This 1598 Italian lute was restored by Arnold Dolmetsch, a leading figure in the revival of early music performance at the beginning of the 20th century.
Lute. Workshop of Michielle Harton, ca. 1598, Padua. Art Inv. 1002
Built in Padua in 1598, this instrument is a lute from the workshop of Michielle Harton—as one can read, in good light, on the interior of the lute, and as indicated by the initials on the face of the instrument. A beautiful example of both workmanship and design, its construction incorporates 35 ribs of shaded yew in alternating brown heartwood and white sapwood. The poplar neck and beechwood pegbox are veneered with ebony and ivory. Inside, vellum strips reinforce the joints.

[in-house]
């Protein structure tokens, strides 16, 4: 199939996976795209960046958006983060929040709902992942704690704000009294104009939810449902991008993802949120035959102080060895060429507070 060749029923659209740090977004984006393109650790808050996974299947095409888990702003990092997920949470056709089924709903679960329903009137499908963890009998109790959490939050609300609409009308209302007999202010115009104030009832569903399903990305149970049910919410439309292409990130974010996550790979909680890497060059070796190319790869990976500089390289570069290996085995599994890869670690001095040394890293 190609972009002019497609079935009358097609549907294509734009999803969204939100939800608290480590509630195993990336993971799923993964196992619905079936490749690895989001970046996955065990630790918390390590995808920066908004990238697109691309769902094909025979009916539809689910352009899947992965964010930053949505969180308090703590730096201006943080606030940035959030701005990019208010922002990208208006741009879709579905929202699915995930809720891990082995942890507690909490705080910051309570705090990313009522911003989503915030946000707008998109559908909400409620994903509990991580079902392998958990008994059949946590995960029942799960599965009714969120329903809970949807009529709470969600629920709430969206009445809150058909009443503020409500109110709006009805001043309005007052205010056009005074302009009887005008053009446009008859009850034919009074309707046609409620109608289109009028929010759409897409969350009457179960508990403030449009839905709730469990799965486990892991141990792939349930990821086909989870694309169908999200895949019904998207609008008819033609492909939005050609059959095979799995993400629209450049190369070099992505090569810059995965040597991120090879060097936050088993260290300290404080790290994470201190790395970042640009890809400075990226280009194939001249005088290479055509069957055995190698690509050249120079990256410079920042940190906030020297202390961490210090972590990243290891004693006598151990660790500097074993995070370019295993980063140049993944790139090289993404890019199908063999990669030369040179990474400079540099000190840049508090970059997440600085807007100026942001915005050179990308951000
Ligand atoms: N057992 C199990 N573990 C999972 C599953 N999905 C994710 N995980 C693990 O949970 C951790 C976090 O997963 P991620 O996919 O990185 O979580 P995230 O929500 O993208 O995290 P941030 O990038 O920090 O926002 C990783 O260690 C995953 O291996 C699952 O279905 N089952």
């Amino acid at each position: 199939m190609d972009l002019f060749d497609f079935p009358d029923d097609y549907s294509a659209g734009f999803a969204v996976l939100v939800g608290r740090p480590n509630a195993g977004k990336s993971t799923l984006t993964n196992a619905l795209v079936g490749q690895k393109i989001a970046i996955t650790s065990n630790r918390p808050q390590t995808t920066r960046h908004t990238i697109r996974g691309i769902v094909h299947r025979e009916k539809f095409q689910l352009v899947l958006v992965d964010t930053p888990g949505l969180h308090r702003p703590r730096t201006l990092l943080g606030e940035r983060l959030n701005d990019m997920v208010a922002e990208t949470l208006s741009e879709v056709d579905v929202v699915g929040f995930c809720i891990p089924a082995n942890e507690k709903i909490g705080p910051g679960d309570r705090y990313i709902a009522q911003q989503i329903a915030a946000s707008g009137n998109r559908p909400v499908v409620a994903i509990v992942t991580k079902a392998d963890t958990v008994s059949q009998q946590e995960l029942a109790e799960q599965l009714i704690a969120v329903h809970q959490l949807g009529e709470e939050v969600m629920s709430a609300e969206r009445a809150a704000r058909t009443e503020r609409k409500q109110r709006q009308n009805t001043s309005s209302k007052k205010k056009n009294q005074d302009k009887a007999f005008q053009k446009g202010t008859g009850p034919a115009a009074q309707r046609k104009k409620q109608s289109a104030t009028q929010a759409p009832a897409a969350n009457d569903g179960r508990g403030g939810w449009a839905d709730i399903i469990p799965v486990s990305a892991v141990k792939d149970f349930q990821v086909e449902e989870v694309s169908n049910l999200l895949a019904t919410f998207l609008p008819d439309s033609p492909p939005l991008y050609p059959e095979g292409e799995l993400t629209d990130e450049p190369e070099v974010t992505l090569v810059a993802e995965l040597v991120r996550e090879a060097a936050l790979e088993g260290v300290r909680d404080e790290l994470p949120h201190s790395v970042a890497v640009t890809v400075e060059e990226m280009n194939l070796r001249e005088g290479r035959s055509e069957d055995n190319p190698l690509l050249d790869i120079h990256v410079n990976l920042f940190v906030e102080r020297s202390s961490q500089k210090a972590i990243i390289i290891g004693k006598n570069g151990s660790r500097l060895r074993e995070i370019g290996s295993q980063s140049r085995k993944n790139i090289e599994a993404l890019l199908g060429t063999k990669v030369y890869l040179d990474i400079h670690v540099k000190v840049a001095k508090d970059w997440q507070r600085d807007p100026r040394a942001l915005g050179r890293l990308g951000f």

The lute is one of several instruments in the Folger collection purchased in late 1930 from Arnold Dolmetsch, a leading figure in the revival of early music performance at the beginning of the 20th century. Originally, the lute had nine courses—the term course refers either to paired strings that are played together or to a single string. During its restoration, however, Dolmetsch gave the instrument the 10 courses called for in the repertoire of the late Elizabethan period and subsequent eras.